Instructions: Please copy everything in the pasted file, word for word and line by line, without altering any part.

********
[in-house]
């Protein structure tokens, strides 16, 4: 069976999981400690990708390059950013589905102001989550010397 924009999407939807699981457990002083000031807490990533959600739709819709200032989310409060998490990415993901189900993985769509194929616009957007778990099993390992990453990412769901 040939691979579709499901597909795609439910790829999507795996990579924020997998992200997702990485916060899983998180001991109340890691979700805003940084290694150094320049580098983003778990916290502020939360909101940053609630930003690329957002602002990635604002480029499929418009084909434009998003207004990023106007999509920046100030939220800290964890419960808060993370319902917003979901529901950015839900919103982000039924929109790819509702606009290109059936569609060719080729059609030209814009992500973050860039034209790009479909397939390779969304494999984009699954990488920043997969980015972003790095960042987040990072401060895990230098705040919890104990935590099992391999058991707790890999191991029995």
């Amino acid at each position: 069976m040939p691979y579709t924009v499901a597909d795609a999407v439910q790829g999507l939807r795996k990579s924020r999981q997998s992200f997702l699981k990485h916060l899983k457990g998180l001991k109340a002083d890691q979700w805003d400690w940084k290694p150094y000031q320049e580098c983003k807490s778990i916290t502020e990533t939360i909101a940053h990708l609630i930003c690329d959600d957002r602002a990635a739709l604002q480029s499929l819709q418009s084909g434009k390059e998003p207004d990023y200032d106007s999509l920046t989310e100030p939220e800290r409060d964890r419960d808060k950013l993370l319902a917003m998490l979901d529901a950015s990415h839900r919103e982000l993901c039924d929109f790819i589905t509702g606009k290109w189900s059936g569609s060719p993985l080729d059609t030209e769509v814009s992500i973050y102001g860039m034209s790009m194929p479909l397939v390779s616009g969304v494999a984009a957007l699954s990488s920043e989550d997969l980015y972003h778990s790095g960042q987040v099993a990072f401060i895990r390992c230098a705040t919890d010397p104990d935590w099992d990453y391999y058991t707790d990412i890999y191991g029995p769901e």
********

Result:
[in-house]
């Protein structure tokens, strides 16, 4: 069976999981400690990708390059950013589905102001989550010397 924009999407939807699981457990002083000031807490990533959600739709819709200032989310409060998490990415993901189900993985769509194929616009957007778990099993390992990453990412769901 040939691979579709499901597909795609439910790829999507795996990579924020997998992200997702990485916060899983998180001991109340890691979700805003940084290694150094320049580098983003778990916290502020939360909101940053609630930003690329957002602002990635604002480029499929418009084909434009998003207004990023106007999509920046100030939220800290964890419960808060993370319902917003979901529901950015839900919103982000039924929109790819509702606009290109059936569609060719080729059609030209814009992500973050860039034209790009479909397939390779969304494999984009699954990488920043997969980015972003790095960042987040990072401060895990230098705040919890104990935590099992391999058991707790890999191991029995």
């Amino acid at each position: 069976m040939p691979y579709t924009v499901a597909d795609a999407v439910q790829g999507l939807r795996k990579s924020r999981q997998s992200f997702l699981k990485h916060l899983k457990g998180l001991k109340a002083d890691q979700w805003d400690w940084k290694p150094y000031q320049e580098c983003k807490s778990i916290t502020e990533t939360i909101a940053h990708l609630i930003c690329d959600d957002r602002a990635a739709l604002q480029s499929l819709q418009s084909g434009k390059e998003p207004d990023y200032d106007s999509l920046t989310e100030p939220e800290r409060d964890r419960d808060k950013l993370l319902a917003m998490l979901d529901a950015s990415h839900r919103e982000l993901c039924d929109f790819i589905t509702g606009k290109w189900s059936g569609s060719p993985l080729d059609t030209e769509v814009s992500i973050y102001g860039m034209s790009m194929p479909l397939v390779s616009g969304v494999a984009a957007l699954s990488s920043e989550d997969l980015y972003h778990s790095g960042q987040v099993a990072f401060i895990r390992c230098a705040t919890d010397p104990d935590w099992d990453y391999y058991t707790d990412i890999y191991g029995p769901e």